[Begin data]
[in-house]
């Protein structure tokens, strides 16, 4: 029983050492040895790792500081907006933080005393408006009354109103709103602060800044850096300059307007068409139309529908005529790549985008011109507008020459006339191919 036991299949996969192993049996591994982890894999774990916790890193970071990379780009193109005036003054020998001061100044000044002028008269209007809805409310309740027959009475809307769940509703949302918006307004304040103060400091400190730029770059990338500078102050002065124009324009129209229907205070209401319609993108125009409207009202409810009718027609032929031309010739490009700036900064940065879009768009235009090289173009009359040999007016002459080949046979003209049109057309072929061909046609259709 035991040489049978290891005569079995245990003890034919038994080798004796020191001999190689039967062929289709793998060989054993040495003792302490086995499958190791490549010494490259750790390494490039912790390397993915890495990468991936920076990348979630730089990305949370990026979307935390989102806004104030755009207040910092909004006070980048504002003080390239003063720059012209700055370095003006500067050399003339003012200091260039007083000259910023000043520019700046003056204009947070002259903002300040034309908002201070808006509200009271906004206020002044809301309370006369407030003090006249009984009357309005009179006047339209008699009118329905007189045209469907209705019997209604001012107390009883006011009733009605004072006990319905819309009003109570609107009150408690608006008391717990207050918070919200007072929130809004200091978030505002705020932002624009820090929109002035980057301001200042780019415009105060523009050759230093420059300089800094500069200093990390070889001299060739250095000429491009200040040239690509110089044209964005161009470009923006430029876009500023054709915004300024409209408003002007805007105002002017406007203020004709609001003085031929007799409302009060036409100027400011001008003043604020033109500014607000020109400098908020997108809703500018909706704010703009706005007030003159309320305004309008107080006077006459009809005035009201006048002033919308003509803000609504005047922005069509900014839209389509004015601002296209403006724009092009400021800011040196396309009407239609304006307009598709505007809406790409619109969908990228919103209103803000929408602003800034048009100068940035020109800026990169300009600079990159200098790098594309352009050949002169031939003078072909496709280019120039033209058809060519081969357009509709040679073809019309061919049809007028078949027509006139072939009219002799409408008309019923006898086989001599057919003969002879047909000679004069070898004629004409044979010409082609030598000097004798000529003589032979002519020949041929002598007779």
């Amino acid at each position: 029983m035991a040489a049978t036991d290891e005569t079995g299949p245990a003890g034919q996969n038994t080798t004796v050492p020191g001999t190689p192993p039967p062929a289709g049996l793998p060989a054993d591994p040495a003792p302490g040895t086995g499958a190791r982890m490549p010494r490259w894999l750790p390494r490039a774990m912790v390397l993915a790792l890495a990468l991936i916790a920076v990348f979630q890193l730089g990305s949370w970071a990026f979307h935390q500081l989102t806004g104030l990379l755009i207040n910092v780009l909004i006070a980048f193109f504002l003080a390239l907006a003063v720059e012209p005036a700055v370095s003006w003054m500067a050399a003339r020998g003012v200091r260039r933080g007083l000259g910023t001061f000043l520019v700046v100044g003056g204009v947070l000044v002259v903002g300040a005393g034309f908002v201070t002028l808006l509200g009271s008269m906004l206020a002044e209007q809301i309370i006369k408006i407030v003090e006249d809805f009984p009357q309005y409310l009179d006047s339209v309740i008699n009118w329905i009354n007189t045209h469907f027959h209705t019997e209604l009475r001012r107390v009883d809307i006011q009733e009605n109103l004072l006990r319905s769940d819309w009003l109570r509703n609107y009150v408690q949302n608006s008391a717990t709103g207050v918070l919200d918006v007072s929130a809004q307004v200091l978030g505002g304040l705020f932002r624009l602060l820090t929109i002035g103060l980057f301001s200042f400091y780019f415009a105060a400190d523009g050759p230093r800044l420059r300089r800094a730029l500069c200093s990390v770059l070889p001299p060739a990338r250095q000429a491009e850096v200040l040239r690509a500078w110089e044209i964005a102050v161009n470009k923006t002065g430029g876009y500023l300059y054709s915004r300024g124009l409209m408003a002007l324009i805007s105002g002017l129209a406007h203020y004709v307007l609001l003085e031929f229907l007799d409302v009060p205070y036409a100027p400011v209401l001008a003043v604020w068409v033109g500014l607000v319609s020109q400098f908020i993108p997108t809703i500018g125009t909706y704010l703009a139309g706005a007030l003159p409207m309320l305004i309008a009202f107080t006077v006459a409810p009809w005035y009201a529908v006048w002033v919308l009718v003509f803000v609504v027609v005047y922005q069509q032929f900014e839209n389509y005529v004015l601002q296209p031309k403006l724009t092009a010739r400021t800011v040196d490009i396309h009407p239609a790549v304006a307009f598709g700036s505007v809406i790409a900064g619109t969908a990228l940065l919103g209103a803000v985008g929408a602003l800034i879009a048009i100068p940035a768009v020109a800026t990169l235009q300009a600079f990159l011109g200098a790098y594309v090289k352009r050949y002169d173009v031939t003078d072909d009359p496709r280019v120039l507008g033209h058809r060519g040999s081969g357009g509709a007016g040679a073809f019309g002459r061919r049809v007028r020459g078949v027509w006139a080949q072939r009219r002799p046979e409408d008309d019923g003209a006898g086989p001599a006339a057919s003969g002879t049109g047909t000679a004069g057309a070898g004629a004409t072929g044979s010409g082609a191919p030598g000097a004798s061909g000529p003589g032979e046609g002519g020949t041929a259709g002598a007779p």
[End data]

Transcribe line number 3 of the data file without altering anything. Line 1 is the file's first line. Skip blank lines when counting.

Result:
């Amino acid at each position: 029983m035991a040489a049978t036991d290891e005569t079995g299949p245990a003890g034919q996969n038994t080798t004796v050492p020191g001999t190689p192993p039967p062929a289709g049996l793998p060989a054993d591994p040495a003792p302490g040895t086995g499958a190791r982890m490549p010494r490259w894999l750790p390494r490039a774990m912790v390397l993915a790792l890495a990468l991936i916790a920076v990348f979630q890193l730089g990305s949370w970071a990026f979307h935390q500081l989102t806004g104030l990379l755009i207040n910092v780009l909004i006070a980048f193109f504002l003080a390239l907006a003063v720059e012209p005036a700055v370095s003006w003054m500067a050399a003339r020998g003012v200091r260039r933080g007083l000259g910023t001061f000043l520019v700046v100044g003056g204009v947070l000044v002259v903002g300040a005393g034309f908002v201070t002028l808006l509200g009271s008269m906004l206020a002044e209007q809301i309370i006369k408006i407030v003090e006249d809805f009984p009357q309005y409310l009179d006047s339209v309740i008699n009118w329905i009354n007189t045209h469907f027959h209705t019997e209604l009475r001012r107390v009883d809307i006011q009733e009605n109103l004072l006990r319905s769940d819309w009003l109570r509703n609107y009150v408690q949302n608006s008391a717990t709103g207050v918070l919200d918006v007072s929130a809004q307004v200091l978030g505002g304040l705020f932002r624009l602060l820090t929109i002035g103060l980057f301001s200042f400091y780019f415009a105060a400190d523009g050759p230093r800044l420059r300089r800094a730029l500069c200093s990390v770059l070889p001299p060739a990338r250095q000429a491009e850096v200040l040239r690509a500078w110089e044209i964005a102050v161009n470009k923006t002065g430029g876009y500023l300059y054709s915004r300024g124009l409209m408003a002007l324009i805007s105002g002017l129209a406007h203020y004709v307007l609001l003085e031929f229907l007799d409302v009060p205070y036409a100027p400011v209401l001008a003043v604020w068409v033109g500014l607000v319609s020109q400098f908020i993108p997108t809703i500018g125009t909706y704010l703009a139309g706005a007030l003159p409207m309320l305004i309008a009202f107080t006077v006459a409810p009809w005035y009201a529908v006048w002033v919308l009718v003509f803000v609504v027609v005047y922005q069509q032929f900014e839209n389509y005529v004015l601002q296209p031309k403006l724009t092009a010739r400021t800011v040196d490009i396309h009407p239609a790549v304006a307009f598709g700036s505007v809406i790409a900064g619109t969908a990228l940065l919103g209103a803000v985008g929408a602003l800034i879009a048009i100068p940035a768009v020109a800026t990169l235009q300009a600079f990159l011109g200098a790098y594309v090289k352009r050949y002169d173009v031939t003078d072909d009359p496709r280019v120039l507008g033209h058809r060519g040999s081969g357009g509709a007016g040679a073809f019309g002459r061919r049809v007028r020459g078949v027509w006139a080949q072939r009219r002799p046979e409408d008309d019923g003209a006898g086989p001599a006339a057919s003969g002879t049109g047909t000679a004069g057309a070898g004629a004409t072929g044979s010409g082609a191919p030598g000097a004798s061909g000529p003589g032979e046609g002519g020949t041929a259709g002598a007779p």